Some women experience it because their expectations don’t match reality or a birth plan falls apart. For others, McBain explains, PTSD can be caused by a “near-death experience for mom or baby during birth,” a baby going into the NICU, the physical pain of birth, or unexpected severe injuries or health conditions that arise during labor or in the postpartum period. And while anyone can develop postnatal PTSD, women with a history of sexual abuse or a prior traumatic birth experience are more at risk.
For NLP Master Coach and Trainer Rebecca Lockwood, the problems started even before birth.
Lockwood struggled to walk during pregnancy after being diagnosed with symphysis pubis dysfunction (SPD). The pain from her condition, alongside newly-diagnosed OCD, made her experience far more painful and traumatic than she’d expected. “A friend…had painted a picture of a gas-and-air [nitrous oxide-assisted] birth with very little pain relief, and so this is what I expected when I was to have my baby. What happened was very different,” Lockwood tells SheKnows.
Instead, she experienced a shocking level of pain. “My baby did not want to come out, and so on the 14th day of being overdue I was induced into labor. Within about four hours, contractions had come on very heavily. Believing I could do it all on gas and air, I didn’t let go of the mouthpiece that brought me into a daze…I attempted to ask the midwife for pain relief, but couldn’t speak enough to ask, I was in so much pain. I finally managed to request pain relief only to be told it was too late and my baby was coming.”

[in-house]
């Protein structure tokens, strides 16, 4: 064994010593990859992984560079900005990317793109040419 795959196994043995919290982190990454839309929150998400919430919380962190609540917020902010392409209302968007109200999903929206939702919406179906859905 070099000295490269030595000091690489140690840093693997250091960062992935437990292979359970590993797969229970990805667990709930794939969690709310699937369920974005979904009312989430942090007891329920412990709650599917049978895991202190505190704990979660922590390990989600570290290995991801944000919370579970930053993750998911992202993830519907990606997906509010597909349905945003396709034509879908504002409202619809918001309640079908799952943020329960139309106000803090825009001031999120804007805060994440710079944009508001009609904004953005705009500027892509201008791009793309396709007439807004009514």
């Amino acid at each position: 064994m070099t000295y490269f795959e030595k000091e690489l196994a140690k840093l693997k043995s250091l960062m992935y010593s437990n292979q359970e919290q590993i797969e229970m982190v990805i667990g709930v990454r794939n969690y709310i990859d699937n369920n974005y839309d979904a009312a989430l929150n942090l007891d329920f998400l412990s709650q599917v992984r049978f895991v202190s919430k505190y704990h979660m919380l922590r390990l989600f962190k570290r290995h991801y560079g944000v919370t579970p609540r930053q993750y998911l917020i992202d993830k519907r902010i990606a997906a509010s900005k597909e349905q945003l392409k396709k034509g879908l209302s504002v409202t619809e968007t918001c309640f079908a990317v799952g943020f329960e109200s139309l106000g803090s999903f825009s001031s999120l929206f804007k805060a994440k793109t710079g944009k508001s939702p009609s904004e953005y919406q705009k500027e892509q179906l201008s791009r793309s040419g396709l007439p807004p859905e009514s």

Eventually, Lockwood had an emergency C-section. She also felt alienated from her support system, she shares: “In the hours after my baby came into the world, my husband was sent home almost immediately,” she says. “I couldn’t walk and was barely able to talk.”
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Afterward, Lockwood developed intense OCD and postnatal depression as she struggled with mixed emotions of the painful birth she’d experienced, coupled with the stress of an understaffed hospital, physical ailments, and a lack of support.
When she realized she was experiencing mental health symptoms, Lockwood was frightened at first before eventually seeking help. “I didn’t want to believe I had a problem, so I tried to hide it from everyone and even myself. I felt guilty that I had this beautiful baby girl, yet internally I felt so horrible. It wasn’t until a full year later that I found help and then a further eight months later that I felt a release of PND & OCD through Neuro-Linguistic Programming.”
For some new moms, meanwhile, post-traumatic stress symptoms are related to negative interactions with or feelings of prejudice from providers. New parents who are marginalized in some way — mothers of color, those who are queer or genderqueer, disabled, mentally ill, or living in poverty, for example— frequently report feeling dismissed or ignored by clinicians during pregnancy, childbirth, and the postpartum period. Black women in the U.S. are many times likelier than are white women to die during or after childbirth, and they experience higher rates of birth trauma. What’s more, women’s accounts of their pain are often taken less seriously by medical professionals, a problem that some believe may be exacerbated during the sensitive process of pregnancy and birth.